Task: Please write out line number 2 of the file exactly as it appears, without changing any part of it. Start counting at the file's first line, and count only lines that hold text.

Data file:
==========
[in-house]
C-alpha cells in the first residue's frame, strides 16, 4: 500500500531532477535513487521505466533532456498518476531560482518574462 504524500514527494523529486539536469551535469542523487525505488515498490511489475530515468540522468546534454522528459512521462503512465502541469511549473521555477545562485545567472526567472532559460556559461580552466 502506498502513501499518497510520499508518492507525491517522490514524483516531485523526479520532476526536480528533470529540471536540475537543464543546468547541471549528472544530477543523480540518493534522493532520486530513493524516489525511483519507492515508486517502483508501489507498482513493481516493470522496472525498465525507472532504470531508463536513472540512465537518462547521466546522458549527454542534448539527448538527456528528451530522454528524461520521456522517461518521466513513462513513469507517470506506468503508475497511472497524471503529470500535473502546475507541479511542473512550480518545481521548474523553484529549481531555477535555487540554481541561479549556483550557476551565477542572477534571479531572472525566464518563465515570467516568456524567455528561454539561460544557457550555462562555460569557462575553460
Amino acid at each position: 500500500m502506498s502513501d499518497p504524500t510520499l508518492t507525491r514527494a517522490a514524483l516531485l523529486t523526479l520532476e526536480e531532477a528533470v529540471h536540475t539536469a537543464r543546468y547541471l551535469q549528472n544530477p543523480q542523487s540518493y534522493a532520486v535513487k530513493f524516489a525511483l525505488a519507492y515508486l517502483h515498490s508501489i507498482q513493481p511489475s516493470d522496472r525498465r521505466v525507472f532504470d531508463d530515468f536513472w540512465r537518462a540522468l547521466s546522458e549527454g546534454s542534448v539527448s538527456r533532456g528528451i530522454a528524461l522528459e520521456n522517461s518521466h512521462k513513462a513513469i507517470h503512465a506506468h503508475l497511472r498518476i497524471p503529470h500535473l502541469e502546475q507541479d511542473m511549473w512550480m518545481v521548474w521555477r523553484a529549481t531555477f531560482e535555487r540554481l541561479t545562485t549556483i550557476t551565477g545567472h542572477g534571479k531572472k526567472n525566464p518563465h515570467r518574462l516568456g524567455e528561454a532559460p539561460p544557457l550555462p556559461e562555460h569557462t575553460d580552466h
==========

C-alpha cells in the first residue's frame, strides 16, 4: 500500500531532477535513487521505466533532456498518476531560482518574462 504524500514527494523529486539536469551535469542523487525505488515498490511489475530515468540522468546534454522528459512521462503512465502541469511549473521555477545562485545567472526567472532559460556559461580552466 502506498502513501499518497510520499508518492507525491517522490514524483516531485523526479520532476526536480528533470529540471536540475537543464543546468547541471549528472544530477543523480540518493534522493532520486530513493524516489525511483519507492515508486517502483508501489507498482513493481516493470522496472525498465525507472532504470531508463536513472540512465537518462547521466546522458549527454542534448539527448538527456528528451530522454528524461520521456522517461518521466513513462513513469507517470506506468503508475497511472497524471503529470500535473502546475507541479511542473512550480518545481521548474523553484529549481531555477535555487540554481541561479549556483550557476551565477542572477534571479531572472525566464518563465515570467516568456524567455528561454539561460544557457550555462562555460569557462575553460